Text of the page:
As I Lay Dying is the first major film and first Selection at Cannes by actor, producer and scriptwriter James Franco, who first made a name for himself in the role of Harry Osborn, Spider-Man’s nemesis in the Sam Raimi trilogy.
Tell us how your film came about.
My father recommended As I Lay Dying by William Faulkner, when I was fifteen. I read it and was seduced by its mystery; it was a code I needed to unlock. When I was older I dreamed about making it into a film. I always thought it would make a great, complex film because on one level it is very psychologically and structurally complex, but on another level it is a very simple story: a family is trying to take their dead mother into town to bury her.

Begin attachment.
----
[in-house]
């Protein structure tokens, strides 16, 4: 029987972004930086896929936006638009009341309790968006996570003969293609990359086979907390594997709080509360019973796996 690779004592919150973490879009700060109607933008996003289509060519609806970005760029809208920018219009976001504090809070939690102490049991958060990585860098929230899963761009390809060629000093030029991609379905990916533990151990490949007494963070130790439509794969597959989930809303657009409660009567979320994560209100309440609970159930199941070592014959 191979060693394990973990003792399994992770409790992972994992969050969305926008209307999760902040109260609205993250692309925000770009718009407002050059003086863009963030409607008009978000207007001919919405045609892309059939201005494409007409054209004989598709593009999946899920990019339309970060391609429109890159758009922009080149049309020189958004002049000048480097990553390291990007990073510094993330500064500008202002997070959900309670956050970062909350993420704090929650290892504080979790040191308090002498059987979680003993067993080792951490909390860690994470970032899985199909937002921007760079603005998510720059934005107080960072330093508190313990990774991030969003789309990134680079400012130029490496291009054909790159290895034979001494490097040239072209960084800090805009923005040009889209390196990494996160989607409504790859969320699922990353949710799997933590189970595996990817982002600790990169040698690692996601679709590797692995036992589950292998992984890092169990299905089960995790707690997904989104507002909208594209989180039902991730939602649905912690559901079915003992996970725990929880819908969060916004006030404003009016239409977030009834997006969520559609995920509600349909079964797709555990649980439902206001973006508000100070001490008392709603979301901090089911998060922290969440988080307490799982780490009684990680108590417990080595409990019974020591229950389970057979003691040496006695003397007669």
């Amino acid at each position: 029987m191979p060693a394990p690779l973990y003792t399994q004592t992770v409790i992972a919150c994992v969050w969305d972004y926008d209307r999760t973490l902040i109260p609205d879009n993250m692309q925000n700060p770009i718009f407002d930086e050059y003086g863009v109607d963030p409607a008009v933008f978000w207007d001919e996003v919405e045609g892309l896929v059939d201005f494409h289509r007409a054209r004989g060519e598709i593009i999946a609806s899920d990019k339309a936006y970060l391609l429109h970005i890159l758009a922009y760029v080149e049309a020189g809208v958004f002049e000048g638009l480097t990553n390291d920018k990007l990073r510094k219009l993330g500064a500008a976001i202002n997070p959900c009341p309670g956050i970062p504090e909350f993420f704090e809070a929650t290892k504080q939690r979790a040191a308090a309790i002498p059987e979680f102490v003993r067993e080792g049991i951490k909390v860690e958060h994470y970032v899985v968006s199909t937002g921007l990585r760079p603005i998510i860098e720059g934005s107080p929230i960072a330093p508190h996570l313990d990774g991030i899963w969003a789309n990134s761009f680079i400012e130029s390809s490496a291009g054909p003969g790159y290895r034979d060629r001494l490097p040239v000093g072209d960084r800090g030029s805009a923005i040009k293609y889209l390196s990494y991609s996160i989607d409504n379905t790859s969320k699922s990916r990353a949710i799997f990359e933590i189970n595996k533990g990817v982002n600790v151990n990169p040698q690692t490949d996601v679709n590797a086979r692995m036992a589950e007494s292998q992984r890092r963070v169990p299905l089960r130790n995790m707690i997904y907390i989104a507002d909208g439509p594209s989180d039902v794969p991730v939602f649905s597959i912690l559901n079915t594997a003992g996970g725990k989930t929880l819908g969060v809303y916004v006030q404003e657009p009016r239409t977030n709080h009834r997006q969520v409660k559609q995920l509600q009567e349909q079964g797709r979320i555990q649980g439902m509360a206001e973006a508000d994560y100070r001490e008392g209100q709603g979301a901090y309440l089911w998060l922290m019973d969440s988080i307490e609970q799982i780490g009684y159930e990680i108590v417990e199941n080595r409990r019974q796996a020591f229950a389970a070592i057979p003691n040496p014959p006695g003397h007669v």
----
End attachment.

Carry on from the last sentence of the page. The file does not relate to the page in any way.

Any special memory or anecdote from the shooting?
It was the first time I directed with so many mules and horses. There are so many scenes on the mule-drawn wagon. A scene that would be so simple if the characters were just sitting in a room becomes infinitely more complex when it’s on an animal-drawn wagon. You have to be aware of the animal’s fatigue, you have to put the cameras on the wagon, and when you want to do another take you have to turn the whole thing around and go back to the start. I almost had a breakdown until I watched a rough assembly and realized that it was working.
What type of cinema has influenced you?
I love the Dardenne brothers, Claire Denis’s Beau Travail, Sofia Coppola’s Marie Antoinette. They have all influenced this film.
Can you tell us about your next project?
We’ve adapted Cormac McCarthy’s third book, Child of God. We will also shoot an adaptation of Andre Dubus III’s book, The Garden of Last Days.
Monday 20 May / Debussy Theatre/ 2.00 p.m. – 10.00 p.m.
>> View the interactive calendar